THAT SWARM of loose papers you saw blowing around Lafayette Square the other day might have been the final report of the Select Commission on Immigration and Refugee Policy. This is the group, dominated by legislators of both parties, that spent two years pondering the United States' immigration and refugee policies, especially the problem of illegal immigration. Its principal recommendations in this area -- amnesty for old illegals and tighter controls on new ones -- were what President Reagan appeared to sweep into the park in his interview with Walter Cronkite Tuesday night.
Mr. Reagan was obviously ready for a question on the new report. In a truly flabbergasting way, he brushed past its recommendations and pronounced himself "very intrigued" by a suggestion from elsewhere to end the flow of "what we're calling illegal immigrants" by declaring the flow legal, creating "open borders" and granting visas to those who now cross on the sly. Mexico needs the "safety valve," he said, and the stability of this friendly state is in the American interest. If the flow were legalized, employers could no longer exploit illegals by threatening deportation, and taxes could be collected, too.
Mr. Reagan did not dot every i, and it is premature to say he has rejected or perhaps even considered the basic bargain -- close the back door, open a bit the front door -- the select commission proposed. What he said, however, is consistent with his past favor for temporary workers. Temporary-worker programs go to the key economic issue of how immigrants affect the American economy and particular groups within it. Employers, especially in border states, traditionally argue that native workers are unavailable for the particular jobs. Organized labor and other opponents see the same programs as competitive on the one hand and exploitative and tension-building on the other: that's why the bracero program, which brought in up to half-a-million Mexicans a year for 22 years, was ended in 1964. The commission, containing representatives of both schools, ducked and said that the current small-scale temporary program (30,000 workers) could be run better and perhaps expanded, but only "slightly."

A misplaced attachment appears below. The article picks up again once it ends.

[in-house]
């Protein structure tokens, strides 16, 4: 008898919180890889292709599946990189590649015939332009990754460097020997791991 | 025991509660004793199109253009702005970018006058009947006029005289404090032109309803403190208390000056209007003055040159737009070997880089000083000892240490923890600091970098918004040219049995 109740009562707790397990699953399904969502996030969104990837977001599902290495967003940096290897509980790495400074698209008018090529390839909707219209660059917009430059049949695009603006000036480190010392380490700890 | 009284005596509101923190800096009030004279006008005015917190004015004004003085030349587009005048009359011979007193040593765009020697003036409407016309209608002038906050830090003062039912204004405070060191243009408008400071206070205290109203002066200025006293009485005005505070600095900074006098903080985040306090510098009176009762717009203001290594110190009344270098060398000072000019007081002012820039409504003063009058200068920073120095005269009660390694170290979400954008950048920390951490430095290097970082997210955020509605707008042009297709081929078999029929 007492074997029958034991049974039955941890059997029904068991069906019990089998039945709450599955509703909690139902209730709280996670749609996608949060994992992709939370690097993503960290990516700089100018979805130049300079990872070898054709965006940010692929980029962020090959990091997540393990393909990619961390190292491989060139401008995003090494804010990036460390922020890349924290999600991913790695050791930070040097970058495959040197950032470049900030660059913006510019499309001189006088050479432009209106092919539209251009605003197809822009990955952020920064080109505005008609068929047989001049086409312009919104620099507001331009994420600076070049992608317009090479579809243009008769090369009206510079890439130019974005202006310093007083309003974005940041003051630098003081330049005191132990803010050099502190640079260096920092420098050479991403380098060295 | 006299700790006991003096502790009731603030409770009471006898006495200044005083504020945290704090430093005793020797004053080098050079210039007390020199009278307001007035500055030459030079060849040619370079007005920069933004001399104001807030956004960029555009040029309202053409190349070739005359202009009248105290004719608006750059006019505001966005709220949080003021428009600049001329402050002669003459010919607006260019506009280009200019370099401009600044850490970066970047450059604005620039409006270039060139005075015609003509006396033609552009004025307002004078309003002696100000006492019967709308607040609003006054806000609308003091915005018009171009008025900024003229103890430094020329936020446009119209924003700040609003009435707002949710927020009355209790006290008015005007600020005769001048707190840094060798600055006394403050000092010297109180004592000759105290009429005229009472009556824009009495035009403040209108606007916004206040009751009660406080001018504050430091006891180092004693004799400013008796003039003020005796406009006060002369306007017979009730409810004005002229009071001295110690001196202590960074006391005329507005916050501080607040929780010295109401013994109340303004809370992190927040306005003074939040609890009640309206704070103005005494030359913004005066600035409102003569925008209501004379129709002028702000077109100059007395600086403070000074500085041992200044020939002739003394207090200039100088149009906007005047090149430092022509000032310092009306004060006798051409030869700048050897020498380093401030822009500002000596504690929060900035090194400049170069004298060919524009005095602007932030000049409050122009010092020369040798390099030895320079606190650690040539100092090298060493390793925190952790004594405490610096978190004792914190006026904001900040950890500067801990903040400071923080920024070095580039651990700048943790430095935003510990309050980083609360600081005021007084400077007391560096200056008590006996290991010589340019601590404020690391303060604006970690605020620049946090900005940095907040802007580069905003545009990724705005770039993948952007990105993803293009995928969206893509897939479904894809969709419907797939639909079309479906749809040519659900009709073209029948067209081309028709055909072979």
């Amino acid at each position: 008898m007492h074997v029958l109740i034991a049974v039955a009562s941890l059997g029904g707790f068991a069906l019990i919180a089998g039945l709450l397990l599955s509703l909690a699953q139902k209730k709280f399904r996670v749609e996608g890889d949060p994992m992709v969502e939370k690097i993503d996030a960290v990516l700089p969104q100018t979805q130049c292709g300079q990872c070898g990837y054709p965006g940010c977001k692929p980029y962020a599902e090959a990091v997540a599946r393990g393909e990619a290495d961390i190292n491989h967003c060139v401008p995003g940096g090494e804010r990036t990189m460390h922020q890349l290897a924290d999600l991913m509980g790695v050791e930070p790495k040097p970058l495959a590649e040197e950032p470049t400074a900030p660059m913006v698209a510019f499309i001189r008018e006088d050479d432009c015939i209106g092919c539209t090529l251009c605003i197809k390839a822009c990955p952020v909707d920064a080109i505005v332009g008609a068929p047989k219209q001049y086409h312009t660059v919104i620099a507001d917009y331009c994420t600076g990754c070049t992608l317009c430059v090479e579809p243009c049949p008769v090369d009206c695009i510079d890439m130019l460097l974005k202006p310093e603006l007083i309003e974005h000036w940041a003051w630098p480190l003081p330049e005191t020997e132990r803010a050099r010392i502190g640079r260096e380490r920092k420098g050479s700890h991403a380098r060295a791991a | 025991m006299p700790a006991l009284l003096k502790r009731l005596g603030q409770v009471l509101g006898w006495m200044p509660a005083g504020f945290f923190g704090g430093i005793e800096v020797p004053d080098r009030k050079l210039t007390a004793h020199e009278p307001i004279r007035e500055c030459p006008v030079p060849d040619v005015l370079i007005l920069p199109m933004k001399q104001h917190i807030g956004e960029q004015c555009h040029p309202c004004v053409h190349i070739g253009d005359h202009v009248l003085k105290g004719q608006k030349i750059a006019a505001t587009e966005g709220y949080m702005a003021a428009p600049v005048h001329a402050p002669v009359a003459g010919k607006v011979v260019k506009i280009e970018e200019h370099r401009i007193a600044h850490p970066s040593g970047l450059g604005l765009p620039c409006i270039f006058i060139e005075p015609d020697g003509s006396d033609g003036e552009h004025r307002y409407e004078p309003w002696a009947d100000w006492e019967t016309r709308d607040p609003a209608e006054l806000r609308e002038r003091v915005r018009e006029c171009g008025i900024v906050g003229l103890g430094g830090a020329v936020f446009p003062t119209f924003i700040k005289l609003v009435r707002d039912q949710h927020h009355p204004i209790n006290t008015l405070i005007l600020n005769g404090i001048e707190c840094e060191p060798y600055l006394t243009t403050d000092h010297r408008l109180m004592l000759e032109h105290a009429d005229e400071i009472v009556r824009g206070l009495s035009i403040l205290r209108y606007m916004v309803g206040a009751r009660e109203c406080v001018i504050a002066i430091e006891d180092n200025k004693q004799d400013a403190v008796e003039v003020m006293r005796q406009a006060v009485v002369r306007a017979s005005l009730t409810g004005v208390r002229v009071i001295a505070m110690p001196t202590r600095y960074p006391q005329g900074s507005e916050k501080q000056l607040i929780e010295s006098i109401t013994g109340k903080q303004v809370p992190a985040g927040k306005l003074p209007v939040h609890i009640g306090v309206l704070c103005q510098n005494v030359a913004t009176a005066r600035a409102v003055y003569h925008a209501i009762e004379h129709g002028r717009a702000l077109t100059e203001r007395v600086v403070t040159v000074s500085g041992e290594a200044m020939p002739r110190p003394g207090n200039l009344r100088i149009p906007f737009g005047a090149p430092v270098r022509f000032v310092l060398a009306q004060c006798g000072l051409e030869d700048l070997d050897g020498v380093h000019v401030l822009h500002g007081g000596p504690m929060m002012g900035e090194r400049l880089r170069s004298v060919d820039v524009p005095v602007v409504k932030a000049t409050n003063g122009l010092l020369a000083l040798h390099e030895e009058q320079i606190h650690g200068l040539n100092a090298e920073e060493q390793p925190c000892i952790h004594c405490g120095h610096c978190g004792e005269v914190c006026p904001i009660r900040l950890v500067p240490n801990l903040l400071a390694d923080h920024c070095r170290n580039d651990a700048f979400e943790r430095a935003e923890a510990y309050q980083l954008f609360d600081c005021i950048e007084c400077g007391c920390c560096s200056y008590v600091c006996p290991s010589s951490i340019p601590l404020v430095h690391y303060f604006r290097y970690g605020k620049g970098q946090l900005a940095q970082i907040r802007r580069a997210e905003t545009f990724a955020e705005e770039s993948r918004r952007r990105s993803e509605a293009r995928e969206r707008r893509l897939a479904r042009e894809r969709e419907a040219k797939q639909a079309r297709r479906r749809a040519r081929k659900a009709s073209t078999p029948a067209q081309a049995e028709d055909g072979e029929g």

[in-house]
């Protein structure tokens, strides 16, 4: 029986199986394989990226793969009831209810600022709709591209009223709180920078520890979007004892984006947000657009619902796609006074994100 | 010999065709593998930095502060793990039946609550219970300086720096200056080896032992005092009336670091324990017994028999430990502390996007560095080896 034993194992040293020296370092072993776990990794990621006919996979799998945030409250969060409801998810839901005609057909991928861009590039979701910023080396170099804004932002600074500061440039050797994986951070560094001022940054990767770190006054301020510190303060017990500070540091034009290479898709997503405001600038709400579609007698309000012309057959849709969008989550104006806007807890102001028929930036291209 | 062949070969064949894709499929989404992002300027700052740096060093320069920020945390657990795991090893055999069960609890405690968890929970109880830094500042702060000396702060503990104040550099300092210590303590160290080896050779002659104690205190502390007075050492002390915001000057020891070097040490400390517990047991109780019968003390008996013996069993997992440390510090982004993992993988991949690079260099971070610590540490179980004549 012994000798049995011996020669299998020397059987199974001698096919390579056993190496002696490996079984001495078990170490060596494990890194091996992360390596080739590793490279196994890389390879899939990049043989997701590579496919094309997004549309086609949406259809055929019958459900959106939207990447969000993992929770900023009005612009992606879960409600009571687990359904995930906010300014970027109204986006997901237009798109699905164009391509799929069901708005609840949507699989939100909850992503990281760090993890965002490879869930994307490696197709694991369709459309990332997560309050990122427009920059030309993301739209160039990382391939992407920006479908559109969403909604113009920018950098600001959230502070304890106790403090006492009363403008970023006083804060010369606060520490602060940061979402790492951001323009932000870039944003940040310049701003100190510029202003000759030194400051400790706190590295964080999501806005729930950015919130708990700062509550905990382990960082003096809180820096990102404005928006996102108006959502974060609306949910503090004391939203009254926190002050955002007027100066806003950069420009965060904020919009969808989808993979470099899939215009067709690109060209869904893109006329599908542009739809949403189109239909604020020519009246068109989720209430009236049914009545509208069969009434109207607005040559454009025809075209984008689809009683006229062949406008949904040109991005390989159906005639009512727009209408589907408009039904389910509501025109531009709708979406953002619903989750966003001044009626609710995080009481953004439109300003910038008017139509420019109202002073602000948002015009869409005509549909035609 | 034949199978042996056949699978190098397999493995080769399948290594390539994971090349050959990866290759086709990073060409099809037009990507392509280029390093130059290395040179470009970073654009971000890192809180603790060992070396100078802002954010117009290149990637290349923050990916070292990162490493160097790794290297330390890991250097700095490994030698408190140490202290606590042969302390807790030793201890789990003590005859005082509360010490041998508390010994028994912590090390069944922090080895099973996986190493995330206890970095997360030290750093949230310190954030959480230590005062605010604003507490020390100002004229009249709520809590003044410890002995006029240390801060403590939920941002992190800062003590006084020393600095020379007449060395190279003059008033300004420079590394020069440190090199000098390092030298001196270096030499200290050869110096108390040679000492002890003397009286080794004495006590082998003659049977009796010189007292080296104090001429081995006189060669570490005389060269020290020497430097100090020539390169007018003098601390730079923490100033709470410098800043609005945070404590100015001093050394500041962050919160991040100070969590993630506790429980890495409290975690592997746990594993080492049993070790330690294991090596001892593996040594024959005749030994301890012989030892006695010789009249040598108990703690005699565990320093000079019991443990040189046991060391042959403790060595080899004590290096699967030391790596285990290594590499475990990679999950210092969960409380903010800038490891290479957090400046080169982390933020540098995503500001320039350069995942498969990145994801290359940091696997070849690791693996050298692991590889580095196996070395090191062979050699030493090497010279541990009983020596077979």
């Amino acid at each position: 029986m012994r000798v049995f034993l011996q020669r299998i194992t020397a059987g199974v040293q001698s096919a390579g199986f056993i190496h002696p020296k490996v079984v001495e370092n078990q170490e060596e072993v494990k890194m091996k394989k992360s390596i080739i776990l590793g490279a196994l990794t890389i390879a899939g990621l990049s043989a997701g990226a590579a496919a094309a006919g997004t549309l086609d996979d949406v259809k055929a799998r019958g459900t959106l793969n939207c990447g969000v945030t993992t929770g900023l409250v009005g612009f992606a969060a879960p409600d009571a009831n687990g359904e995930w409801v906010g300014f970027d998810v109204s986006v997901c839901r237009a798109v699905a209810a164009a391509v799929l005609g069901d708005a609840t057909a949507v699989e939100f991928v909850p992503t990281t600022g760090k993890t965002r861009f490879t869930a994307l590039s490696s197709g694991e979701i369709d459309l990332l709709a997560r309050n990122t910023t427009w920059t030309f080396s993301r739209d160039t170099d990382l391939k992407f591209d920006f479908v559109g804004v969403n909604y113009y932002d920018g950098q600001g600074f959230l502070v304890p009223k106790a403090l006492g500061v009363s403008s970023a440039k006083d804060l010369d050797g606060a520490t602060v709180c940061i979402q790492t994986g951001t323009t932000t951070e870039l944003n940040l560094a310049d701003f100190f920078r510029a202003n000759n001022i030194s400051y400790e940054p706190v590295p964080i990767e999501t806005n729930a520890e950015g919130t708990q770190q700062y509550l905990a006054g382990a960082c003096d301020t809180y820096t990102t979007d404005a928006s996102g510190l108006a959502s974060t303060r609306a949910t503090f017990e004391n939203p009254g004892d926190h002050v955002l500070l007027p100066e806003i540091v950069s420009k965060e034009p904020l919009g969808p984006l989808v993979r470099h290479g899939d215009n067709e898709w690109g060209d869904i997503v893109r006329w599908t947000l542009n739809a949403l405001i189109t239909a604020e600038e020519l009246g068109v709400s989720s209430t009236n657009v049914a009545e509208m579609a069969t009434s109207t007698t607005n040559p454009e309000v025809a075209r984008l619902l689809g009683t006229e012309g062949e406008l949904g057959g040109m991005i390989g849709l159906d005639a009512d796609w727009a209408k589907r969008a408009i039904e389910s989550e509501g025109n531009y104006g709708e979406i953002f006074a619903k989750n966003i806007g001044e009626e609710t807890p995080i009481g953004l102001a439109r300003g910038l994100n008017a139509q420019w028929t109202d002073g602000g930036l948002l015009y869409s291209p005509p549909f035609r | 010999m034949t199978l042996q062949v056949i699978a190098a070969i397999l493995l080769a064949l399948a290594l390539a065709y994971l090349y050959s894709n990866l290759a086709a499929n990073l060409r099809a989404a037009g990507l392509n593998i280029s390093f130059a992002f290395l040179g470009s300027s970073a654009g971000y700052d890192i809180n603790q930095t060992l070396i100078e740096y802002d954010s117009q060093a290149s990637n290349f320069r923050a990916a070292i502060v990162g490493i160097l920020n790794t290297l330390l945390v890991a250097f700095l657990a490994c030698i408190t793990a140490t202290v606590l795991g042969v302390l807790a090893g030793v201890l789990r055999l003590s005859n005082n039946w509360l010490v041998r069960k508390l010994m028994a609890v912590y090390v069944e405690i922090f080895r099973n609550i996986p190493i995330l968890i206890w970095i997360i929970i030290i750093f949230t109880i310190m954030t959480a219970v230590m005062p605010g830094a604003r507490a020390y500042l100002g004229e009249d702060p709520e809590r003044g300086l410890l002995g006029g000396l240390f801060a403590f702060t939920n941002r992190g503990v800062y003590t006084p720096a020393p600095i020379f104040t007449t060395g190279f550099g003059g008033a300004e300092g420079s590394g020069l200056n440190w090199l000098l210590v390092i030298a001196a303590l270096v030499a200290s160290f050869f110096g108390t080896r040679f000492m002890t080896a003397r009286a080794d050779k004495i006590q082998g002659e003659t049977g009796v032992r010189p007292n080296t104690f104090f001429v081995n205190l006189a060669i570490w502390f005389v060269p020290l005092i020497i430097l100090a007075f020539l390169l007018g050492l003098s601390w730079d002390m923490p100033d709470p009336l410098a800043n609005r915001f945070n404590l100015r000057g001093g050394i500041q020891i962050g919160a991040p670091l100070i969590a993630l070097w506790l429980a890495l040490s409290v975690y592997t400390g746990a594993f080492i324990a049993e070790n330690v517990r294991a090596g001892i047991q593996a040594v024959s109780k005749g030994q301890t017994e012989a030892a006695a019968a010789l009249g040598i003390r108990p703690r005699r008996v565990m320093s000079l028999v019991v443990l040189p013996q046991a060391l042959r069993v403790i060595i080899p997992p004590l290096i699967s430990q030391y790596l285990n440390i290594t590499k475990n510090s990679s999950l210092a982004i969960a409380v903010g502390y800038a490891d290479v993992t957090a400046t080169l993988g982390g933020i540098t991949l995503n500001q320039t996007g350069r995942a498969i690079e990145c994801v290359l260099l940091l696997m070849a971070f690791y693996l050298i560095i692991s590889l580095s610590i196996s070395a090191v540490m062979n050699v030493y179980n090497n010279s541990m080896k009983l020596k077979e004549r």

Demonstrably, it is not now possible to establish, to the satisfaction of a legislature necessarily representing different interest groups, whether temporary workers are good or bad. So it makes sense to put off the issue until the country has tested tighter controls on illegal immigration, as the commission urges. But that is precisely the view President Reagan swept past on Tuesday. Did he really mean to? Is he not prepared to review, in the light of his national responsibilities, a position that was plainly formed in a California context? Of the many questions posed by immigration, that's one of the first.